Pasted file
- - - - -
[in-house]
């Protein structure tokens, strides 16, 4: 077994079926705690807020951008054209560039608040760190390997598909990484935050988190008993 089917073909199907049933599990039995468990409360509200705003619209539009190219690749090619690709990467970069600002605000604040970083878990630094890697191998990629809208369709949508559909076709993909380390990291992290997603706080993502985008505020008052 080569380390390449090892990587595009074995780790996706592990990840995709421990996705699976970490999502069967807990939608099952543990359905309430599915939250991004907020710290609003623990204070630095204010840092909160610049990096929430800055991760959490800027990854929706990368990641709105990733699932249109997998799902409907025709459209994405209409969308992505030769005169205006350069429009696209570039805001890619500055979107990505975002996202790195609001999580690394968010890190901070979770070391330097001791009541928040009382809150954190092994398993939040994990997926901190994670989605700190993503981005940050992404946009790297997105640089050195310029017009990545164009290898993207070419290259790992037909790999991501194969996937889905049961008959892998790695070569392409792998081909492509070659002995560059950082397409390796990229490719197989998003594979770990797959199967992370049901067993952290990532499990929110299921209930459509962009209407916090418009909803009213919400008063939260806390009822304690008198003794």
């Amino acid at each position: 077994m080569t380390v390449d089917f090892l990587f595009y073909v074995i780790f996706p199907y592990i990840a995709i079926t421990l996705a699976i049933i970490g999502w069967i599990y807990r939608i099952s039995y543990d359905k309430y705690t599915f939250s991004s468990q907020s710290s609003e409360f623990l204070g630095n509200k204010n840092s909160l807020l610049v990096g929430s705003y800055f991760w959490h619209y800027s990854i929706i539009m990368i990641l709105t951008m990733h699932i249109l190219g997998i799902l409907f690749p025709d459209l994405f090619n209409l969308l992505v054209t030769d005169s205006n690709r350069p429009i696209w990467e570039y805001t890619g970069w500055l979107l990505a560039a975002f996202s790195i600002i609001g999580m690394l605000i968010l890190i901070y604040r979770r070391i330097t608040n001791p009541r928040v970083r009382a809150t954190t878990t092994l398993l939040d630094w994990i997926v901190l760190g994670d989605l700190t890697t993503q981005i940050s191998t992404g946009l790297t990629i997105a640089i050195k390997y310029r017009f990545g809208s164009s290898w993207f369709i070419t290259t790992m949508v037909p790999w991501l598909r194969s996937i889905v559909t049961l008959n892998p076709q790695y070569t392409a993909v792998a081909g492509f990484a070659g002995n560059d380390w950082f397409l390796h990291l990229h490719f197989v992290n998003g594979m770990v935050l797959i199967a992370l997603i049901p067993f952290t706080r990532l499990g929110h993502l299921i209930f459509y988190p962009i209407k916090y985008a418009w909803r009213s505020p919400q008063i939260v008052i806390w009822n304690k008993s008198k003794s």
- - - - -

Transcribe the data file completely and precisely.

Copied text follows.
[in-house]
């Protein structure tokens, strides 16, 4: 077994079926705690807020951008054209560039608040760190390997598909990484935050988190008993 089917073909199907049933599990039995468990409360509200705003619209539009190219690749090619690709990467970069600002605000604040970083878990630094890697191998990629809208369709949508559909076709993909380390990291992290997603706080993502985008505020008052 080569380390390449090892990587595009074995780790996706592990990840995709421990996705699976970490999502069967807990939608099952543990359905309430599915939250991004907020710290609003623990204070630095204010840092909160610049990096929430800055991760959490800027990854929706990368990641709105990733699932249109997998799902409907025709459209994405209409969308992505030769005169205006350069429009696209570039805001890619500055979107990505975002996202790195609001999580690394968010890190901070979770070391330097001791009541928040009382809150954190092994398993939040994990997926901190994670989605700190993503981005940050992404946009790297997105640089050195310029017009990545164009290898993207070419290259790992037909790999991501194969996937889905049961008959892998790695070569392409792998081909492509070659002995560059950082397409390796990229490719197989998003594979770990797959199967992370049901067993952290990532499990929110299921209930459509962009209407916090418009909803009213919400008063939260806390009822304690008198003794």
């Amino acid at each position: 077994m080569t380390v390449d089917f090892l990587f595009y073909v074995i780790f996706p199907y592990i990840a995709i079926t421990l996705a699976i049933i970490g999502w069967i599990y807990r939608i099952s039995y543990d359905k309430y705690t599915f939250s991004s468990q907020s710290s609003e409360f623990l204070g630095n509200k204010n840092s909160l807020l610049v990096g929430s705003y800055f991760w959490h619209y800027s990854i929706i539009m990368i990641l709105t951008m990733h699932i249109l190219g997998i799902l409907f690749p025709d459209l994405f090619n209409l969308l992505v054209t030769d005169s205006n690709r350069p429009i696209w990467e570039y805001t890619g970069w500055l979107l990505a560039a975002f996202s790195i600002i609001g999580m690394l605000i968010l890190i901070y604040r979770r070391i330097t608040n001791p009541r928040v970083r009382a809150t954190t878990t092994l398993l939040d630094w994990i997926v901190l760190g994670d989605l700190t890697t993503q981005i940050s191998t992404g946009l790297t990629i997105a640089i050195k390997y310029r017009f990545g809208s164009s290898w993207f369709i070419t290259t790992m949508v037909p790999w991501l598909r194969s996937i889905v559909t049961l008959n892998p076709q790695y070569t392409a993909v792998a081909g492509f990484a070659g002995n560059d380390w950082f397409l390796h990291l990229h490719f197989v992290n998003g594979m770990v935050l797959i199967a992370l997603i049901p067993f952290t706080r990532l499990g929110h993502l299921i209930f459509y988190p962009i209407k916090y985008a418009w909803r009213s505020p919400q008063i939260v008052i806390w009822n304690k008993s008198k003794s």